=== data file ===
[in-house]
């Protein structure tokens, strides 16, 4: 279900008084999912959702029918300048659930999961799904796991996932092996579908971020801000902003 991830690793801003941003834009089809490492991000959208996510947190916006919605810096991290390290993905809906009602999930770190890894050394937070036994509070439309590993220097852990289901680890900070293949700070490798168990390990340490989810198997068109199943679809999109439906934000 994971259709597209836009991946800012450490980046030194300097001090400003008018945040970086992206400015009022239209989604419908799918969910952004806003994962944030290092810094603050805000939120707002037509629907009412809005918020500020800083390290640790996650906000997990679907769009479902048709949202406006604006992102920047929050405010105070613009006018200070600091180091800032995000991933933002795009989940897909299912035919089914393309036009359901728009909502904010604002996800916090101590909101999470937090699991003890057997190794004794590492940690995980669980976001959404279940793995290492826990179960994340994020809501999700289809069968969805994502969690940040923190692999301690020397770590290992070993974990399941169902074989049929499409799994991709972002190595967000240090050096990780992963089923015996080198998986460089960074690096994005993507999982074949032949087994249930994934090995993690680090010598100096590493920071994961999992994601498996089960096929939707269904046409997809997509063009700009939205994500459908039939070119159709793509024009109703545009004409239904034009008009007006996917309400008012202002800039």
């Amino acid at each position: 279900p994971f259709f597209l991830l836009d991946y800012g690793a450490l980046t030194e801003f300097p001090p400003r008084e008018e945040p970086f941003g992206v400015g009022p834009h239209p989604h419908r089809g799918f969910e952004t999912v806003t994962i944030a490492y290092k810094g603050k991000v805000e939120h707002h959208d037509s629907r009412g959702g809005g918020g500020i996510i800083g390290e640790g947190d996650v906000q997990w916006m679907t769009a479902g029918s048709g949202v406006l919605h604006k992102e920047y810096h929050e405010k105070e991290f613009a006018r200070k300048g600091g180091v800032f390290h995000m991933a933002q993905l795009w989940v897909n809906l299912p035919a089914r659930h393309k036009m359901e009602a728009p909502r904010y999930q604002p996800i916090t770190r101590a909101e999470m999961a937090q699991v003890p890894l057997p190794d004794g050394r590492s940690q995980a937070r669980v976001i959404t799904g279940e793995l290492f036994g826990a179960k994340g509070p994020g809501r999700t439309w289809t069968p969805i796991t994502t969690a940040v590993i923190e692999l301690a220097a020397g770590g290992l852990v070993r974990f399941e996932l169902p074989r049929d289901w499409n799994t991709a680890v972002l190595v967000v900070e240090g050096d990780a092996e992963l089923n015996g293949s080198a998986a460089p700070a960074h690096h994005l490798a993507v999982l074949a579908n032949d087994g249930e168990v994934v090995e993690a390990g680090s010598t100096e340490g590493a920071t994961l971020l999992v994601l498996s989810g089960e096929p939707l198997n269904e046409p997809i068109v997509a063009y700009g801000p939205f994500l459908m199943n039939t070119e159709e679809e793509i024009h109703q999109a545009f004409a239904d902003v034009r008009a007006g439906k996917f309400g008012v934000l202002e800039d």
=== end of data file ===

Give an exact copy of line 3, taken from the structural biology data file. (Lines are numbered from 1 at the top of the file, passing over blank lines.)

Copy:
């Amino acid at each position: 279900p994971f259709f597209l991830l836009d991946y800012g690793a450490l980046t030194e801003f300097p001090p400003r008084e008018e945040p970086f941003g992206v400015g009022p834009h239209p989604h419908r089809g799918f969910e952004t999912v806003t994962i944030a490492y290092k810094g603050k991000v805000e939120h707002h959208d037509s629907r009412g959702g809005g918020g500020i996510i800083g390290e640790g947190d996650v906000q997990w916006m679907t769009a479902g029918s048709g949202v406006l919605h604006k992102e920047y810096h929050e405010k105070e991290f613009a006018r200070k300048g600091g180091v800032f390290h995000m991933a933002q993905l795009w989940v897909n809906l299912p035919a089914r659930h393309k036009m359901e009602a728009p909502r904010y999930q604002p996800i916090t770190r101590a909101e999470m999961a937090q699991v003890p890894l057997p190794d004794g050394r590492s940690q995980a937070r669980v976001i959404t799904g279940e793995l290492f036994g826990a179960k994340g509070p994020g809501r999700t439309w289809t069968p969805i796991t994502t969690a940040v590993i923190e692999l301690a220097a020397g770590g290992l852990v070993r974990f399941e996932l169902p074989r049929d289901w499409n799994t991709a680890v972002l190595v967000v900070e240090g050096d990780a092996e992963l089923n015996g293949s080198a998986a460089p700070a960074h690096h994005l490798a993507v999982l074949a579908n032949d087994g249930e168990v994934v090995e993690a390990g680090s010598t100096e340490g590493a920071t994961l971020l999992v994601l498996s989810g089960e096929p939707l198997n269904e046409p997809i068109v997509a063009y700009g801000p939205f994500l459908m199943n039939t070119e159709e679809e793509i024009h109703q999109a545009f004409a239904d902003v034009r008009a007006g439906k996917f309400g008012v934000l202002e800039d």